The whole appointment may last around 20 minutes, but the actual test itself will only take 2-3 minutes to perform. The doctor or nurse will explain the test to you and then give you some privacy to get yourself ready. This will involve undressing from the waist down and lying on an examination couch. You will be given a clean paper sheet to cover your lower half. The usual position will require you to lie on your back with your knees bent, placing your feet together and knees apart.

The first part of the test involves using a speculum – this is a cylinder-shaped piece of equipment that is gently inserted into the vagina and opened in order to see the cervix. Next, a small soft brush is gently rotated over the surface of the cervix to pick up a number of cells. The cells picked up by the brush are then placed into a special pot containing a liquid which allows them to be safely transported to the laboratory for testing. The speculum is then gently removed, and you can get dressed again – the test is over!

For most women, the test is completely painless. Occasionally some women can find the use of a speculum uncomfortable. This is more common if they are very anxious about the test or experiencing other issues, such as vaginal dryness symptoms as a consequence of menopause. If this is the case, speaking to your doctor or nurse about this ahead of the appointment can often mean things can be done to make the test more comfortable for you.

What Happens After the Test?

After your test, your sample will be sent to the cervical screening laboratory for further assessment, and you will receive your results in the post. In England, Scotland and Wales, the sample is first tested for the presence of high-risk human papilloma virus. This is known as HPV primary screening.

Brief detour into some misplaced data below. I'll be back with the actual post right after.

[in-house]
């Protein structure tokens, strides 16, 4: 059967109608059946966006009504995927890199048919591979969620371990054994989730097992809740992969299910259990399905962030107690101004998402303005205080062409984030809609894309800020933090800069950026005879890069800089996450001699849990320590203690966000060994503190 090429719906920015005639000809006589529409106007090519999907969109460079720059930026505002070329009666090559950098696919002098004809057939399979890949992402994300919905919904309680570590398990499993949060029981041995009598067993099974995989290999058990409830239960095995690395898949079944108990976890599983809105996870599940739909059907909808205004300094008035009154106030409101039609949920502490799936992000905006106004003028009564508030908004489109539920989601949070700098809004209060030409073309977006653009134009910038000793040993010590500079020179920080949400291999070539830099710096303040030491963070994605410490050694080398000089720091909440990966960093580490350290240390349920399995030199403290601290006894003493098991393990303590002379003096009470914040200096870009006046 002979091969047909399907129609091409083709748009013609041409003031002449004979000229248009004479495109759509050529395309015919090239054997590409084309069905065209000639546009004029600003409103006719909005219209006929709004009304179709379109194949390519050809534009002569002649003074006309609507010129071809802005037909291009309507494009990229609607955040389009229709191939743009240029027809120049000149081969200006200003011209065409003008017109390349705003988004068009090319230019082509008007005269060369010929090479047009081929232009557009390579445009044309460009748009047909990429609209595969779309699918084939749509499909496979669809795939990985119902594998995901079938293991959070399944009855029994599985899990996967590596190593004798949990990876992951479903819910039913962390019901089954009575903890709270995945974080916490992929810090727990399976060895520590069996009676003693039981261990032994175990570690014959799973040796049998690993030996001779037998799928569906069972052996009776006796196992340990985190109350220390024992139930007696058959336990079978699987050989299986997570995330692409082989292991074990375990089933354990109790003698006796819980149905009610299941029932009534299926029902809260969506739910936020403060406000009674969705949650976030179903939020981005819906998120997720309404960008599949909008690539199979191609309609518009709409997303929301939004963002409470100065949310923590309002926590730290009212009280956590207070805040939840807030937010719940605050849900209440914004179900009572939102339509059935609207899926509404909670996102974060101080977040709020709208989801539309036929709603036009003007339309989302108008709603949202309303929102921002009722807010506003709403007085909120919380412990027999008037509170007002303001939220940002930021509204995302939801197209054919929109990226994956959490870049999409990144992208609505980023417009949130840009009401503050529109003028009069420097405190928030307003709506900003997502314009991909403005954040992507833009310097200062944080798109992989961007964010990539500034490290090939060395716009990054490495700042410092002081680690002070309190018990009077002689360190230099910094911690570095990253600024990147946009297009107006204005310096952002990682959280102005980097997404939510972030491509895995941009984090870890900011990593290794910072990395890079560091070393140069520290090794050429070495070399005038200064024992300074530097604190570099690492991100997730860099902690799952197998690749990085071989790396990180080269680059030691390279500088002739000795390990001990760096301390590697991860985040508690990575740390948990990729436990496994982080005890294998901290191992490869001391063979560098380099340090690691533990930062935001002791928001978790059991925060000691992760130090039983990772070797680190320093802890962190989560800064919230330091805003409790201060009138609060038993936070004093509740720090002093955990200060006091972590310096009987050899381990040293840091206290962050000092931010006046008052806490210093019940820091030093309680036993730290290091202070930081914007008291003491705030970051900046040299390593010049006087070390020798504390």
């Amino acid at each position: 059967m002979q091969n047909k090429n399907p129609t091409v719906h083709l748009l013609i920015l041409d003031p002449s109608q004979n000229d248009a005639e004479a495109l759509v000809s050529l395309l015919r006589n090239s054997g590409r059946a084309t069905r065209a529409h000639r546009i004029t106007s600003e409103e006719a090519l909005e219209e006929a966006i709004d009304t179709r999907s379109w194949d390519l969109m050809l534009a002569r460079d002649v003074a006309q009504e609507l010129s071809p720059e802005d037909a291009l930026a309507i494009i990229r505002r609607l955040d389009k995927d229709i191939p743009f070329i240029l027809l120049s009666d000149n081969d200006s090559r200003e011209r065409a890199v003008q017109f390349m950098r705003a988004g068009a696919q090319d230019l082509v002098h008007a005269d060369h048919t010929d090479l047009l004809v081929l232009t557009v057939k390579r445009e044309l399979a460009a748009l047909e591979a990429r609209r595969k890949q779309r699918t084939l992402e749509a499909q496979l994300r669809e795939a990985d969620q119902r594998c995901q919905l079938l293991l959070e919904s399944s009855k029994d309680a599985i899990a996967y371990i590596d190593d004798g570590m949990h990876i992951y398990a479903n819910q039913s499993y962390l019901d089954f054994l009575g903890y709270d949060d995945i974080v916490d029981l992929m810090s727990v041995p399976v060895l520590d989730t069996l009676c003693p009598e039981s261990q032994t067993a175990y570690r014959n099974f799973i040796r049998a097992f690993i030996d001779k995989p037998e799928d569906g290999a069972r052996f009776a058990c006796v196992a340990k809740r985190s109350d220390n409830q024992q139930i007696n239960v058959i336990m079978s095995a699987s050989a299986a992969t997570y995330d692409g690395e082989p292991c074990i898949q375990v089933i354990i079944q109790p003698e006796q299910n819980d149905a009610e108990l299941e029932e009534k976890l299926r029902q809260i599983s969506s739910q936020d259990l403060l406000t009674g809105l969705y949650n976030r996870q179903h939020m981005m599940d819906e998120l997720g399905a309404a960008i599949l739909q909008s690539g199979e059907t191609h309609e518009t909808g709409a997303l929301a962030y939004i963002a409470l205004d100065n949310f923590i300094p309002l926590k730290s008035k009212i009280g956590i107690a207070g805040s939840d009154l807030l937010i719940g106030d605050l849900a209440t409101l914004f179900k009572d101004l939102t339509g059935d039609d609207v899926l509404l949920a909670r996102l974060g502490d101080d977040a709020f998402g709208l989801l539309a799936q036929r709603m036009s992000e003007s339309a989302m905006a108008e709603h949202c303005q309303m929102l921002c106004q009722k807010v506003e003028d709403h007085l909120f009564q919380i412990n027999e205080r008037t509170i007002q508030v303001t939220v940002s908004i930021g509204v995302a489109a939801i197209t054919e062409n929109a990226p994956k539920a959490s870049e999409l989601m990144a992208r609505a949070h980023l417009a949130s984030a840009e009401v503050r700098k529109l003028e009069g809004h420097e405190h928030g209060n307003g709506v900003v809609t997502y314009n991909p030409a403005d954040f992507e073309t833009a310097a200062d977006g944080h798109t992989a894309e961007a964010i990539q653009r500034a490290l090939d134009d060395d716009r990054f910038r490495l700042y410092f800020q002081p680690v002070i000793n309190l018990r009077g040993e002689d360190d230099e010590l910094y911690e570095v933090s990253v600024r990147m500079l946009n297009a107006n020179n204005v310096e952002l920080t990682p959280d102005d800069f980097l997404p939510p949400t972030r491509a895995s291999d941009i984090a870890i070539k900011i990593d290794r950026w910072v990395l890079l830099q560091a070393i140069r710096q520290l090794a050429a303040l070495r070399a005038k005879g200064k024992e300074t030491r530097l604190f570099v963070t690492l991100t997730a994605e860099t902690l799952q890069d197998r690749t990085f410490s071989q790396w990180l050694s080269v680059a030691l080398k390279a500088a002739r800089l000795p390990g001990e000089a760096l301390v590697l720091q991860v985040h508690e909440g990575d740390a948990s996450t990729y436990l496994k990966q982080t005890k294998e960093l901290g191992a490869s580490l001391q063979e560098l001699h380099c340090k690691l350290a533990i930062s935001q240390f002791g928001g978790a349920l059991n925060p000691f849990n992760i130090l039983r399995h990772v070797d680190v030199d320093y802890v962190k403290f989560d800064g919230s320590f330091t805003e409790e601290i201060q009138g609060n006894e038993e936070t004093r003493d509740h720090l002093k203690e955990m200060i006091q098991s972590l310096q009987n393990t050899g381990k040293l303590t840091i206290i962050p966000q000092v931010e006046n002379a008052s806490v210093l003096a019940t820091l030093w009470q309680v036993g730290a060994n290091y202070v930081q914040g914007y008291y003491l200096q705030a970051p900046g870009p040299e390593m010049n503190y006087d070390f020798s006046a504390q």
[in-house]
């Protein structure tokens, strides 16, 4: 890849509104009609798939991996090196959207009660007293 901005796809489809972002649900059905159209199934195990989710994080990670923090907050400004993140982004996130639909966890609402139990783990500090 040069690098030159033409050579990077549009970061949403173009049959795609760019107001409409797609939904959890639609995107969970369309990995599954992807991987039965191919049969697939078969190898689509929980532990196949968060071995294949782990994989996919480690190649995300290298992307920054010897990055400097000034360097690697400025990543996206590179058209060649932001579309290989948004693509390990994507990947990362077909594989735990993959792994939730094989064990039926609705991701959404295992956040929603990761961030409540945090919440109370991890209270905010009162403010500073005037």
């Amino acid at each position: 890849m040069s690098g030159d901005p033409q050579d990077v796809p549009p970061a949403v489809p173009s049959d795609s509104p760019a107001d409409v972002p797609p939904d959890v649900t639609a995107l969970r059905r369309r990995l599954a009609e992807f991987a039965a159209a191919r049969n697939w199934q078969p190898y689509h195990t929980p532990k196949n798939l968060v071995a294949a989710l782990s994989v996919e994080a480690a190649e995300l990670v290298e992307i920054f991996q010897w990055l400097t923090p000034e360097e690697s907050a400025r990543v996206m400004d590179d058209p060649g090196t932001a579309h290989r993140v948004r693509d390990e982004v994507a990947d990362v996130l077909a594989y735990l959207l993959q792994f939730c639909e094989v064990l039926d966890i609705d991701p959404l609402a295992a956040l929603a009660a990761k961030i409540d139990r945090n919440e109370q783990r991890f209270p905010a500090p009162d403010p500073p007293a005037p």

If your sample test is negative for the presence of HPV, it means you are very unlikely to develop any cell changes that can lead to cervical cancer. Therefore, no further tests are performed on your sample – you will just receive a letter stating your test was negative, and you will be invited again for a smear in another year or so, depending on your age.

If your sample test is positive for the presence of HPV, a further assessment of your specimen takes place. The cells that were collected during the test are looked at under a microscope to see if any changes have started to develop. If the cells look normal, you will be invited back after one year for a repeat screening test. If cell changes are found, you will likely be invited to have a more detailed assessment in a colposcopy clinic – this is where the cervix is examined more closely with a camera.

Frequent tests and doctor appointments can help you prevent any health issues or early recognize the risks, to start treatment as soon as possible. Most of the time, it’s enough to get checked once a year, so it can be planned and won’t take too much time, but it can help you stay healthy.